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Uncertain fantasy

Story no. 51! I had to take a brief hiatus to work on an illustration for Lackington’s issue 18, which should be released sometime this month. I was very excited both about the watercolor I finished and the story which inspired it, so I am very much looking forward to having everyone see it! Besides that, there is also cow art.

As before, if you want to catch up on this story, you can read parts onetwothreefour, and five.

If you’d like to support this project, I have a Patreon! $1/month gets you art process posts; $3/month gets you extra stories and illustrations. There are also links to my Kofi and Paypal on the right-hand side of the page. 


 

The magic that rushed forth out of the human as it shouted – from its mouth, sure, but also from its hands, eyes, and curiously, its left ear – formed a thin skin between us and the pressure of the whispering. The onslaught of hostile magic from the voices of the dead sparked and slapped against the barrier, turning it various nauseating colors.

The human took another deep breath and the power of the mummies shoved it back toward us, wrapping the membrane tight against our faces. This seemed like the sort of thing that would be a problem for the human, so I wriggled my way over its shoulder and put my elbow up against the magic near its nose. A bit of pressure, and I was able to make a fist-sized opening; a bit more more peeled the magic away from its lips.

It shouted again, this time a little louder and a little longer, and the bubble expanded. This time when it ran out of air, it threw the little book up in front of its face, sending a shock wave of light out into the room.

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Story no. 50. That seems momentous, somehow. I’m finally getting a bit of a schedule going in my free mornings, which of course doesn’t mean more regular output here, but it MIGHT mean more regular output here.

You can read parts onetwothree, and four of this story to catch up.

Illustration to follow; I’m still working on the magician for part three.

If you’d like to support this project, I have a Patreon! $1/month gets you art process posts; $3/month gets you extra stories and illustrations. There are also links to my Kofi and Paypal on the right-hand side of the page (emoji arrow here).


The human eyeballed me, its lips pressed together in an iron line. “I begin to suspect, microscopic magicum,” it said frostily, “that you are not dealing entirely in good faith with me.”

With that, it spun on its heel and strode off toward the blurry house, which was coming into sharper focus by the moment.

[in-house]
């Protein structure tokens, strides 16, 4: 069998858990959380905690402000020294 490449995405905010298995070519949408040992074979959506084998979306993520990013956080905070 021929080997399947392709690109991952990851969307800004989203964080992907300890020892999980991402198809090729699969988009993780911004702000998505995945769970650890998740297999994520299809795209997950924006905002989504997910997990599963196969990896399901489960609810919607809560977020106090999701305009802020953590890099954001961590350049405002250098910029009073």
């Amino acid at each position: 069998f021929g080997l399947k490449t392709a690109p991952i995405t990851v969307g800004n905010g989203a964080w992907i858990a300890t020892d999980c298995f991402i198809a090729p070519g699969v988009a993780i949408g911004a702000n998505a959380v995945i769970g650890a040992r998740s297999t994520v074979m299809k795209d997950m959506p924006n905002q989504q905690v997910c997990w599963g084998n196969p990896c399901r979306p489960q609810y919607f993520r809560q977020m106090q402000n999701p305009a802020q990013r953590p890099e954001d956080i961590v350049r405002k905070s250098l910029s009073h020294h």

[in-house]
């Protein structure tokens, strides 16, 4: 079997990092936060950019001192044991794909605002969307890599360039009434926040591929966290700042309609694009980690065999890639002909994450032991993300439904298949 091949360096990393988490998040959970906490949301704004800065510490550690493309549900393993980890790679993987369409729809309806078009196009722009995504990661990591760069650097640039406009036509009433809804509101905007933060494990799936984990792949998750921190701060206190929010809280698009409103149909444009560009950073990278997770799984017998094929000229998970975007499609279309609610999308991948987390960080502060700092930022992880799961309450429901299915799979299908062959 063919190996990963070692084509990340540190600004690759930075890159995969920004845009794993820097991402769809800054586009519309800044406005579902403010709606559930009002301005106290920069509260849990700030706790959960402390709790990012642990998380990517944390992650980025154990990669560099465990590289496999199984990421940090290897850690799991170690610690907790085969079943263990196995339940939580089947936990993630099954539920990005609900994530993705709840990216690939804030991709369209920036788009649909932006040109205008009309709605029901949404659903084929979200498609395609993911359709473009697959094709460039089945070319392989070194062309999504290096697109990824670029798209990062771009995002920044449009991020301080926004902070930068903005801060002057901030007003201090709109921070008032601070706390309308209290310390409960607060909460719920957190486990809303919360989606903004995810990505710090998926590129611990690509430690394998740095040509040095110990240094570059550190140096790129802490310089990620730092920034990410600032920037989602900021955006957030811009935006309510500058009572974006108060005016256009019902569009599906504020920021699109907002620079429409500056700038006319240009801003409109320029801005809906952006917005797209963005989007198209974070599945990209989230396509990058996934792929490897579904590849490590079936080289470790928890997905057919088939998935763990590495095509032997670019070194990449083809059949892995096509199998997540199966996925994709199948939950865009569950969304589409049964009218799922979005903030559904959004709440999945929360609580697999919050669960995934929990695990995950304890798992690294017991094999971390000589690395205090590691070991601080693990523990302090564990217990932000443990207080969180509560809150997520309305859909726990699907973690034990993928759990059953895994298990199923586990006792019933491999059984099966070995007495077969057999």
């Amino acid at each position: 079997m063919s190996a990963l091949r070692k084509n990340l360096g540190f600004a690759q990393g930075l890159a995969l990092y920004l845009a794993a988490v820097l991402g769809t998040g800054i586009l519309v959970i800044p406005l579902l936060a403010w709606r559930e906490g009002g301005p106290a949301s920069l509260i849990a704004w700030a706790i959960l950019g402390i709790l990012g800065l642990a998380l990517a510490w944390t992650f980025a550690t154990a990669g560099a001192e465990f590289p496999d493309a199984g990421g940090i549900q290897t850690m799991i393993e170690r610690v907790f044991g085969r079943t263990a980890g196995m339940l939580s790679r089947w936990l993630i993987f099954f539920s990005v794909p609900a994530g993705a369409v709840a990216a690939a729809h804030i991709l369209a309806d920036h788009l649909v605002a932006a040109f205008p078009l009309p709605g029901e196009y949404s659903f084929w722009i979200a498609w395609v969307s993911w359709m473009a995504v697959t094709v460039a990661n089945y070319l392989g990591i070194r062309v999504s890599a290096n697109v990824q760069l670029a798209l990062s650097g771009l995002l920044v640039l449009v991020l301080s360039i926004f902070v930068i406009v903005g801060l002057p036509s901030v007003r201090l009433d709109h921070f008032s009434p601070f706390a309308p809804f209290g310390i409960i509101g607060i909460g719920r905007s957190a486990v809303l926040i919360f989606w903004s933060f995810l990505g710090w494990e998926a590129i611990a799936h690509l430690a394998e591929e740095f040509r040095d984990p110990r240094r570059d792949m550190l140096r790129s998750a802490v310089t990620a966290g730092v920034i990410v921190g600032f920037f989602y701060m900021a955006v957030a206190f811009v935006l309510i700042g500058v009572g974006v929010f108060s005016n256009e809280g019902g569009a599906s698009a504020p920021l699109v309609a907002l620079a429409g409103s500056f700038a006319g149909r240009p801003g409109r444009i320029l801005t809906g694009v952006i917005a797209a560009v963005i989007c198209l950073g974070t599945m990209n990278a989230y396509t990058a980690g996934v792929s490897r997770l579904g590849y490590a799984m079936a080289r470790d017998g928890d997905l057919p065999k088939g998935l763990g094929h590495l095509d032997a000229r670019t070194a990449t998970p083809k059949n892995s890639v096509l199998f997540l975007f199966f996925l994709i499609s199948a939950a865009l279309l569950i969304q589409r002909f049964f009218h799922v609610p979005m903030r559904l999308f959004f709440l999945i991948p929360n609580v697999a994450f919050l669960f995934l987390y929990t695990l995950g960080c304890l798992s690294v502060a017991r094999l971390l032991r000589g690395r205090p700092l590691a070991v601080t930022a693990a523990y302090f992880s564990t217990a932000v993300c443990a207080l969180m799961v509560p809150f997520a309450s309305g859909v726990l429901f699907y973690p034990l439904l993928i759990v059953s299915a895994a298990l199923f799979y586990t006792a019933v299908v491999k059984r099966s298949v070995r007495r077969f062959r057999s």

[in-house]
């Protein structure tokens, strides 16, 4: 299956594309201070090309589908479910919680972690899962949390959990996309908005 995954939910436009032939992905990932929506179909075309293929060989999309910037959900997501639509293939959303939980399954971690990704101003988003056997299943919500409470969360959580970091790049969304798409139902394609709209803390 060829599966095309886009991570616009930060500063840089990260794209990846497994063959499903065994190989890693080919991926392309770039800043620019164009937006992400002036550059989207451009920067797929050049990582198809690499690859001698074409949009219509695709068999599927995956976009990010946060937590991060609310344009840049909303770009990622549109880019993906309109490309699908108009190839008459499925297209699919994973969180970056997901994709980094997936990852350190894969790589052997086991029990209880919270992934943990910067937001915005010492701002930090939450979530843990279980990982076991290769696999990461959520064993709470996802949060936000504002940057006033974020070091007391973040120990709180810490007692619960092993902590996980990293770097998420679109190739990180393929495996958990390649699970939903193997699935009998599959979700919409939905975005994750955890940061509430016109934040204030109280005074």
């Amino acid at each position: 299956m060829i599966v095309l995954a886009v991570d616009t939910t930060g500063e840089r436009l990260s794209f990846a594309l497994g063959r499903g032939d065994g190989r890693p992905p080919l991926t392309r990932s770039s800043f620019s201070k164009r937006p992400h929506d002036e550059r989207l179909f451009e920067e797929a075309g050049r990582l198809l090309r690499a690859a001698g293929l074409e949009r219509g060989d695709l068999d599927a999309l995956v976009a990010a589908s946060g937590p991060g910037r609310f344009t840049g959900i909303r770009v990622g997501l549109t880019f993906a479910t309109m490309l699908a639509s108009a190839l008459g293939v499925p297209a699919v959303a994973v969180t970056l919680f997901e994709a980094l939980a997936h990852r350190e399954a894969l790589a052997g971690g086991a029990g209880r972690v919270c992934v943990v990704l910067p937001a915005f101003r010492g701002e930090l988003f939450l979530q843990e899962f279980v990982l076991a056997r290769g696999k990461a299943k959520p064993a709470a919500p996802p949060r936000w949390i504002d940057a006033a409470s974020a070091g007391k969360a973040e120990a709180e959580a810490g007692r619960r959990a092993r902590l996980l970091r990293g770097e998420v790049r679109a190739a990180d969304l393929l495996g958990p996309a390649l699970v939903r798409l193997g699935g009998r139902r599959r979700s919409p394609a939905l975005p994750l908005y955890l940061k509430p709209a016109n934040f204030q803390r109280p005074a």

I skidded after it, feeling rather indignant. Of course I hadn’t told everything I know about Aunt Thompson—half of what I know is laughable, the other categorically unbelievable, and all the most important bits can’t be voiced in a human tongue—but I’d truly only just thought about Bill at that moment. Nothing against the fellow—solidarity between fellow gremlins and all—but he’s always been a gray smudge of nothing. Aunt Thompson’s pulled him out of her ear before without noticing. Once he got stuck under the cheese grater in Mr. Jenkins’ kitchen for a month, and only the arrival of a large round of cheddar smuggled in from the Blue Earth saved him from oblivion.

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Story no. 49. THE ADVENTURE CONTINUES. The last three weeks have involved two new jobs, a housing search (now concluded with a one-year lease signed), and a lot of existential dread, thus the delay. I am mildly optimistic that things will get more regular soon. I made good progress on the illustration for part three when I had a friend over for a painting party this Saturday, so you can check out some WIP photos on my Instagram.

llustration to follow. You can read parts onetwo, and three of this story while I paint furiously.

If you’d like to support this project, I have a Patreon! $1/month gets you art process posts; $3/month gets you extra stories and illustrations. There are also links to my Kofi and Paypal on the right-hand side of the page, if that’s more your style. 


 

In Lathustra, a door hidden in the wallpaper would almost certainly lead into an even smaller worlda fold inside a bit of lint shoved in your coat pocket, if you will. The most notorious of these is a cubby behind a mirror Mr. Jenkins has over his dresser, which can tip you into a fragment of reality where everyone you know is sitting in a train station wearing a bowler hat and eating a jelly donut.